One of the most deeply misunderstood dental procedures is the root canal. Maybe part of the problem comes from the ominous-sounding name. After all, words like “crown,” “cap,” and “bridge” all have a more familiar ring to them. But did you know that the term “root canal” itself is frequently misapplied?
“Root canal” refers to the inner chamber of the tooth — specifically, the pulp tissue where the blood vessels, nerves, and connective tissue are located. When you need work done in the interior of the tooth, this process is typically referred to as root canal therapy, or treatment (also known as endodontic treatment). So how long does a root canal take?” When is the treatment necessary? What happens after the procedure? We examine these questions and other common concerns about root canal treatment below.
An infected tooth is the most common reason why people seek endodontic treatment. Infection may occur as a result of:
Any of these problems can lead to a situation in which the pulp tissue becomes exposed to harmful bacteria. Once it becomes infected, root canal treatment is the only way to save the tooth.
Oftentimes, the causes of infection go unnoticed until the pain sets in. By the time you realize that you need to see an endodontist, the pain may be quite severe. However, because anesthesia is used during the procedure, you shouldn’t feel anything at all during treatment. Afterward, your tooth may feel a bit sore or numb, but any discomfort should resolve itself within a few days. The pain that people so often associate with a root canal is in fact due to the infection — not the treatment.
Maybe you’re dreading the prospect of root canal treatment because you have unrealistic ideas about its duration. How long do you think a typical procedure would take? Four hours? Five? Six?
Most people drastically overestimate root canal treatment time, which averages at about 90 minutes per visit (in one or two visits). During the procedure, an opening is made through the top of the tooth and the infected pulp is removed from the chamber. The canals are cleaned with sodium hypochlorite or another disinfecting solution. Then, the endodontist will shape the canals to ensure that all infected structures are removed.
A series of X-rays will be taken throughout the procedure to check that the canals are being adequately cleaned and shaped. If the root canal treatment requires two visits, the endodontist will place calcium hydroxide in the canal to kill bacteria. An antibiotic may also be prescribed to help fight infection. Then, a temporary filling will be placed to seal the opening until the second appointment. If the tooth can be treated in a single appointment, the endodontist will go straight to filling the root canal and then place a crown to seal the tooth.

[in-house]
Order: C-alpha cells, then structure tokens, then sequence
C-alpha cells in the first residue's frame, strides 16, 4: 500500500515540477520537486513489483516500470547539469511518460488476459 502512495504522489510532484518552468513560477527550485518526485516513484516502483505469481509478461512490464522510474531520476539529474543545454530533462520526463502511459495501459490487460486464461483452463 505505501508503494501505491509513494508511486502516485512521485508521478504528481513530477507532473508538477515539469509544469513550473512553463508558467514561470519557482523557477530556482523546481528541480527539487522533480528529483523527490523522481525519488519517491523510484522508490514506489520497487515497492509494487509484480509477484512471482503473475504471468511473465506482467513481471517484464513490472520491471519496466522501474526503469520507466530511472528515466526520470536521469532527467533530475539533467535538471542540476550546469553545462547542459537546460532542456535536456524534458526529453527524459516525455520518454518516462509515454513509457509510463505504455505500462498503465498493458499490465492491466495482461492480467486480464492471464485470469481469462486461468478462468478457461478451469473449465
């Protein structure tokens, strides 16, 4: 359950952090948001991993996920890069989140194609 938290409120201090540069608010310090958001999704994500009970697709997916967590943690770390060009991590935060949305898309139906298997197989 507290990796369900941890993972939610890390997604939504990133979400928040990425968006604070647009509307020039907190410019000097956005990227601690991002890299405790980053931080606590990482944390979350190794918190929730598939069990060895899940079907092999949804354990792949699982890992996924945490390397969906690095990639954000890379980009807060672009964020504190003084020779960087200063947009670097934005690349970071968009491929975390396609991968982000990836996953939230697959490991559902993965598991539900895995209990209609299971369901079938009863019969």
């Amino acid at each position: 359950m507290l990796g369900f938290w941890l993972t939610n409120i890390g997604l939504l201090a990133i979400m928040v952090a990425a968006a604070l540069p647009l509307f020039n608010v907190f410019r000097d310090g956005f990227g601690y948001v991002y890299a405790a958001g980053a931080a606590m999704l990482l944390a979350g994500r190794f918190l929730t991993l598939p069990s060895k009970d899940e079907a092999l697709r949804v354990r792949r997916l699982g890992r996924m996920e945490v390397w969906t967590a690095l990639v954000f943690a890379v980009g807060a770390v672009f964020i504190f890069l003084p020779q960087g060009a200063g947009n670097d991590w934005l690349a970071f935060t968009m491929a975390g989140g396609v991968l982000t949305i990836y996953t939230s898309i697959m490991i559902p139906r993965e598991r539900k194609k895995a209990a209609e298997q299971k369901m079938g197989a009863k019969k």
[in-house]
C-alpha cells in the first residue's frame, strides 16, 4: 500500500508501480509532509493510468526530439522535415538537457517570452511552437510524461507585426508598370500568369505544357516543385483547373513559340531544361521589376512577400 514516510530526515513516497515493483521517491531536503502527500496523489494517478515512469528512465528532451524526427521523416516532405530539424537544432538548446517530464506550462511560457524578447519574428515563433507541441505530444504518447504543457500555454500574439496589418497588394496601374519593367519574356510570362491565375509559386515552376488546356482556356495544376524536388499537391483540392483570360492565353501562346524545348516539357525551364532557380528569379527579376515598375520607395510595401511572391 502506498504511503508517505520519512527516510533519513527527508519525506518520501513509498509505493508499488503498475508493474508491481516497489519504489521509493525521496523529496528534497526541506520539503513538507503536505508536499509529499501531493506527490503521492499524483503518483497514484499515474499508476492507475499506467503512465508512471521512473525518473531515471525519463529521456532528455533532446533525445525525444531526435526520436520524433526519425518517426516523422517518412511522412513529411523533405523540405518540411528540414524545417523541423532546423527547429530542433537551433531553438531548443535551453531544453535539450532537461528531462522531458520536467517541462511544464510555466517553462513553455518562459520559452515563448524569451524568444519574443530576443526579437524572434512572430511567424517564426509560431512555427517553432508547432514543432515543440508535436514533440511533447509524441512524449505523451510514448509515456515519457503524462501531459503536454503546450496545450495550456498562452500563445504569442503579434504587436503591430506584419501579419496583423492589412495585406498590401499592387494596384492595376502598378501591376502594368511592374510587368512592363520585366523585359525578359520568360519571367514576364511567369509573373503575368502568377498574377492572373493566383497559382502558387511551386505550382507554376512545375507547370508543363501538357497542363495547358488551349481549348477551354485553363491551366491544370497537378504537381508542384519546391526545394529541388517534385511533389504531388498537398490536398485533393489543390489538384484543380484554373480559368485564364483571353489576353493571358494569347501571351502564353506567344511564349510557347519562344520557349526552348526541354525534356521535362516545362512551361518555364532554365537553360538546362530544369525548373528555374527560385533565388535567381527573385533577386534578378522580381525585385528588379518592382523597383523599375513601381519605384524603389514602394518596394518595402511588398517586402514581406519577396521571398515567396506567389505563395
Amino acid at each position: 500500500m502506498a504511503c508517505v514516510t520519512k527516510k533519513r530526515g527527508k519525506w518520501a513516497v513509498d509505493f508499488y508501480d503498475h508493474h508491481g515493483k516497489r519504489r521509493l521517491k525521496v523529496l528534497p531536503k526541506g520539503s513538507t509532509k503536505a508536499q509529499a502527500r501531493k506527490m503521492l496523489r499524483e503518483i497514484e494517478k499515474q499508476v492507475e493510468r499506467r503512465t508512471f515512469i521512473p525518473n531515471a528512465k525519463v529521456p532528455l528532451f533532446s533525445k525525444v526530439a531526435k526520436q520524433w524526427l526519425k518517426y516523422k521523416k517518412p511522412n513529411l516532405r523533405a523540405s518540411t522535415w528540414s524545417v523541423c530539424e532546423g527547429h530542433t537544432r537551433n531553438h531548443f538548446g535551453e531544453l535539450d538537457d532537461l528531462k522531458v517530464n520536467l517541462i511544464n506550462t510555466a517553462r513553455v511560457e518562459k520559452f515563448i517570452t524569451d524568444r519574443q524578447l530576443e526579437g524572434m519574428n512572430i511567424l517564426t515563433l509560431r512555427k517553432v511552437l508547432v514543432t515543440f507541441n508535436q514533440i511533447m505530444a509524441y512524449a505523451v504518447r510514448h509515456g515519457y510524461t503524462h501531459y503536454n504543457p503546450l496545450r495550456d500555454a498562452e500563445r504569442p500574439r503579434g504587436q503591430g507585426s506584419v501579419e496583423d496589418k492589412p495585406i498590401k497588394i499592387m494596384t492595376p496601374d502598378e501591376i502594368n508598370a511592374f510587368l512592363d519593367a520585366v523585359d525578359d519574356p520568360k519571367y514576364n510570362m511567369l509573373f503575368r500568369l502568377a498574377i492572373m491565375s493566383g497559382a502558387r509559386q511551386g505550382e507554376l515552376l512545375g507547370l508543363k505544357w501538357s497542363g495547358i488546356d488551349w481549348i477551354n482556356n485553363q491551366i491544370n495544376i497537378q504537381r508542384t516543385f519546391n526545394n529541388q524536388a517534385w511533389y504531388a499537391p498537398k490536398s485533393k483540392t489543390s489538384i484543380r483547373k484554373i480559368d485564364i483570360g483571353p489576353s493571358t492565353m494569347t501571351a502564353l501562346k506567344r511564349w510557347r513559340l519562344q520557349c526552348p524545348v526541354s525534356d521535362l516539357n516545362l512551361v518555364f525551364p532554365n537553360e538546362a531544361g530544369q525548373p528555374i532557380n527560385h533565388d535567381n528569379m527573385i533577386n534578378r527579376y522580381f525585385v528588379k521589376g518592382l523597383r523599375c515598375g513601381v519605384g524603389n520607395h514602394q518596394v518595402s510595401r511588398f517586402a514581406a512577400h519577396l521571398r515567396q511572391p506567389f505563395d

You may be surprised to learn that a tooth’s nerve is not essential to its continuing health and functioning. The presence or absence of the nerve will not affect its daily functioning. It is because of this fact that endodontic treatment is preferable to extraction. While the tooth may be more susceptible to fracture after the procedure, it will keep functioning normally even once the nerve has been removed.
Endodontic treatment is required when the pulp is damaged, whether from trauma or infection. The bacteria and damaged pulp remnants can cause an infection and even progress into an abscess, which is a pocket of pus that forms in the tooth. An abscess is a very serious condition that can spread deeper into the jaw, surrounding tissues, and even other parts of the body. Root canal treatment is the only way to prevent infection in the tooth from progressing further.
Tooth pain the most common symptom of a tooth requiring root canal therapy. If the tooth is still alive, you will experience extreme sensitivity to hot and cold temperatures. The tooth may start hurting spontaneously, even when you’re not using the affected tooth to eat or drink. This pain can progress into a severe, generalized headache. If the nerve root has died and becomes abscessed, you will only feel pain when putting pressure on the tooth. An abscess may cause severe swelling of the surrounding area, which would indicate the need for emergency treatment.
Intense toothache can masquerade as root canal pain but may actually be a symptom of another condition requiring a different treatment. For example, the tooth root can become exposed due to gum disease, creating a sensitivity not unlike root canal pain. Sinus congestion can also put pressure on the upper teeth, which can also imitate nerve pain when you’re chewing. Thus, it is very important to receive a thorough examination of pulp vitality from an endodontist for a proper diagnosis.
After performing a root canal treatment, the endodontist will apply a permanent tooth filling to protect it from bacteria. A custom made restoration, such as a crown, will be placed over the filling to support the weakened tooth. If the tooth has lost considerable structure due to cracks or extensive decay, porcelain or gold alloy materials may be needed. Once the crown is placed, the treated tooth will be indistinguishable from any of your other teeth.
Penn Dental Medicine performs endodontic treatments at discounted rates for all our patients. As an institution of the University of Pennsylvania School of Dental Medicine, we provide premium care through our student dentists overseen by experienced dental professionals. How long does a root canal take at Penn Dental Medicine? Generally speaking, patients will typically experience slightly longer treatment times in exchange for our more affordable rate.
If you’ve been experiencing deep tooth pain, sensitivity to hot or cold temperatures, or a severe headache that started as a toothache, then you should seek immediate care from an endodontist. To schedule a consultation for a low cost root canal at Penn Dental Medicine, please call us at 215-898-8965.